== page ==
PopMatters is moving to WordPress in December. We will continue to publish on this site as we work on the move. We aim to make it a seamless experience for readers.

Comics

Loveless #1

William Gatevackes

William Gatevackes reviews Loveless, a new series spearheading the return of the Western comic.

Loveless #1

Publisher: Vertigo/DC Comics
Contributors: Marcelo Frusin. Colors: Patricia Mulvihill. Letterer: Clem Robins (Artist)
Price: $2.99
Writer: Brian Azzarello
Item Type: Comic
Length: 40
Publication Date: 2005-12
Amazon

From their inception in the 1930's until a little after the end of World War II, the comic book medium was dominated by the superhero. From Superman to Captain Marvel, the Sub-Mariner to the Blue Beetle, the comic book reading audience devoured stories devoted to costumed heroes.

After the war, readership for superhero comics dropped significantly, and comic publishers were looking for alternate types of stories for their audience to spend their money on. The publishers started branching out into styles as varied as horror, romance, crime and westerns. The readers responded.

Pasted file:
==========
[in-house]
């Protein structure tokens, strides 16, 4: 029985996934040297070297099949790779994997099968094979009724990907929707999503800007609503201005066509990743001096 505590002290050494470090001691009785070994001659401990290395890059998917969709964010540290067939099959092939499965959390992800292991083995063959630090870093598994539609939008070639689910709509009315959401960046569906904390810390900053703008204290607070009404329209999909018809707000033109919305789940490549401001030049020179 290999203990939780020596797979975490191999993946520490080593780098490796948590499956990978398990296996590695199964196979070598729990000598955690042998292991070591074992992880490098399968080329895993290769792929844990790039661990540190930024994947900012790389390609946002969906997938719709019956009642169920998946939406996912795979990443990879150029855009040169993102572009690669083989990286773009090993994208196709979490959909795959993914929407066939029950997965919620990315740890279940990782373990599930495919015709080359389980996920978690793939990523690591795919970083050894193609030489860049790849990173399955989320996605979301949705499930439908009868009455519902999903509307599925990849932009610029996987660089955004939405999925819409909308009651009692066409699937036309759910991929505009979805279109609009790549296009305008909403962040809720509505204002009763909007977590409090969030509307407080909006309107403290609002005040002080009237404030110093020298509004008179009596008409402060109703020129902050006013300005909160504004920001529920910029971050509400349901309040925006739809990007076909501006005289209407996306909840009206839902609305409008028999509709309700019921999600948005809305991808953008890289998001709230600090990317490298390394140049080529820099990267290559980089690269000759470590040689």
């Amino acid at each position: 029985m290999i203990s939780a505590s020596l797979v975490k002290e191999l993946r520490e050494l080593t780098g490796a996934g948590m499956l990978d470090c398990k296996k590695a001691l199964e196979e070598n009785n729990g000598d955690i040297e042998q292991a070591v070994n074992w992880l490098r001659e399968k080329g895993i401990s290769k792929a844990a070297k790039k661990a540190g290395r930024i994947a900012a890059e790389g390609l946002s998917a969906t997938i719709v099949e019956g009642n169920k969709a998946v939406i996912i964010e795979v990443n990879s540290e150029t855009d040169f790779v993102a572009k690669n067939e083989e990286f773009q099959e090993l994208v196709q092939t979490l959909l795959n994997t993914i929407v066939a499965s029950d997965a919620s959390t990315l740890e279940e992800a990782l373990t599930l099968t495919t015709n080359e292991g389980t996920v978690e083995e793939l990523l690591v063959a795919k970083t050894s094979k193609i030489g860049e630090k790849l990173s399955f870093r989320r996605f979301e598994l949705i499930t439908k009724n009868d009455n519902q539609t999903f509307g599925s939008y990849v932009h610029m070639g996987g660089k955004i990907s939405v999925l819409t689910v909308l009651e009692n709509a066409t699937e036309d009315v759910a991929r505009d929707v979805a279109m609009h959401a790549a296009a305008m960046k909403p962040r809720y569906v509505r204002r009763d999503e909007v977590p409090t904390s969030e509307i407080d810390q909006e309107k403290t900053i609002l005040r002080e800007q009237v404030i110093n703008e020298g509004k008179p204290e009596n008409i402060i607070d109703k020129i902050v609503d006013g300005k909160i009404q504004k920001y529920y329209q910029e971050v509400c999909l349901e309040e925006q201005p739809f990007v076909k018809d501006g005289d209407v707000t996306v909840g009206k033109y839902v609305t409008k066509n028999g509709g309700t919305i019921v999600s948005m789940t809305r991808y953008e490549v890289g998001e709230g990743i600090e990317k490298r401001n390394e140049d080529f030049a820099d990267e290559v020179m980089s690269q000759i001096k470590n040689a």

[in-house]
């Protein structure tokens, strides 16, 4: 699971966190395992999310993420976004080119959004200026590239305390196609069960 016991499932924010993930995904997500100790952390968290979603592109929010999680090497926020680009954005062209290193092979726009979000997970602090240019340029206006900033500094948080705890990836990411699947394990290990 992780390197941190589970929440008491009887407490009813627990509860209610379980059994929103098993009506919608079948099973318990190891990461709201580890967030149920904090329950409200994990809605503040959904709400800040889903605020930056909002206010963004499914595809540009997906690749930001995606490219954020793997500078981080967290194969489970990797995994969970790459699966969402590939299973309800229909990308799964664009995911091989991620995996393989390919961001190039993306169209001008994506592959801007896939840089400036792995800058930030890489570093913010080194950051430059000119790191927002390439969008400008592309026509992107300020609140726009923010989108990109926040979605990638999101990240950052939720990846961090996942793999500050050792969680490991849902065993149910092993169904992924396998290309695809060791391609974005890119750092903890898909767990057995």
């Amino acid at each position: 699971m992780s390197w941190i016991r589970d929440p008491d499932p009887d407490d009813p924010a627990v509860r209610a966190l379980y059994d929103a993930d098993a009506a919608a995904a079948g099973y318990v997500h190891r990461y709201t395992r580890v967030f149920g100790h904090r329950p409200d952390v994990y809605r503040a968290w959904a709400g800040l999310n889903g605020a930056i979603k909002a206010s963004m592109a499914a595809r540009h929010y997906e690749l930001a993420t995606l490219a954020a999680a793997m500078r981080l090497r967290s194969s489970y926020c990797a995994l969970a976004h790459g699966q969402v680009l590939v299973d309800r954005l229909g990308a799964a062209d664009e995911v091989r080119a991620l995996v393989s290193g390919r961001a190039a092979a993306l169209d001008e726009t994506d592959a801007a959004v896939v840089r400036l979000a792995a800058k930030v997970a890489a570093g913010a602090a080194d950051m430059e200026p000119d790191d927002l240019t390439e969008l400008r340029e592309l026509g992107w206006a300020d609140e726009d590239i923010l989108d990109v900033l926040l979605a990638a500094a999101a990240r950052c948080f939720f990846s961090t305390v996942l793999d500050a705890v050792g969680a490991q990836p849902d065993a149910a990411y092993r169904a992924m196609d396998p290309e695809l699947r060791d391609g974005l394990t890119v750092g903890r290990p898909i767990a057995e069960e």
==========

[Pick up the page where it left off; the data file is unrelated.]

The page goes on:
When superheroes made a return to prominence in the late '50s, the genres that replaced them shifted into the background, partially because of a McCarthy-esque censorship campaign led against supposedly obscene comics. Instead of dominating the market as they once did, these categories, many considered to violent and/or sexual for kids, took a back seat to the superheroes.

Superhero stories dominate the comic book industry to this day. But much like after World War II, the comic industry is experiencing a decline in readership. Comic sales today are lower than any time in the past. The decline in overall comic readership in today's market makes comic companies willing to try different styles of stories, much like the companies in the '50s did. And they are looking to the same story types as the publishers did in the '50s: horror, romance, crime and westerns.

The western is experiencing the most notable push. But these aren't your father's western comics. The renewed interest in the western started in 2003 when Marvel published its Rawhide Kid mini-series (PopMatters review). But while previous versions of the character were not much different than other western characters of the day -- somewhat bland heroes who tried to protect townsfolk from evil men -- the latest Rawhide Kid was different. Marvel made him gay.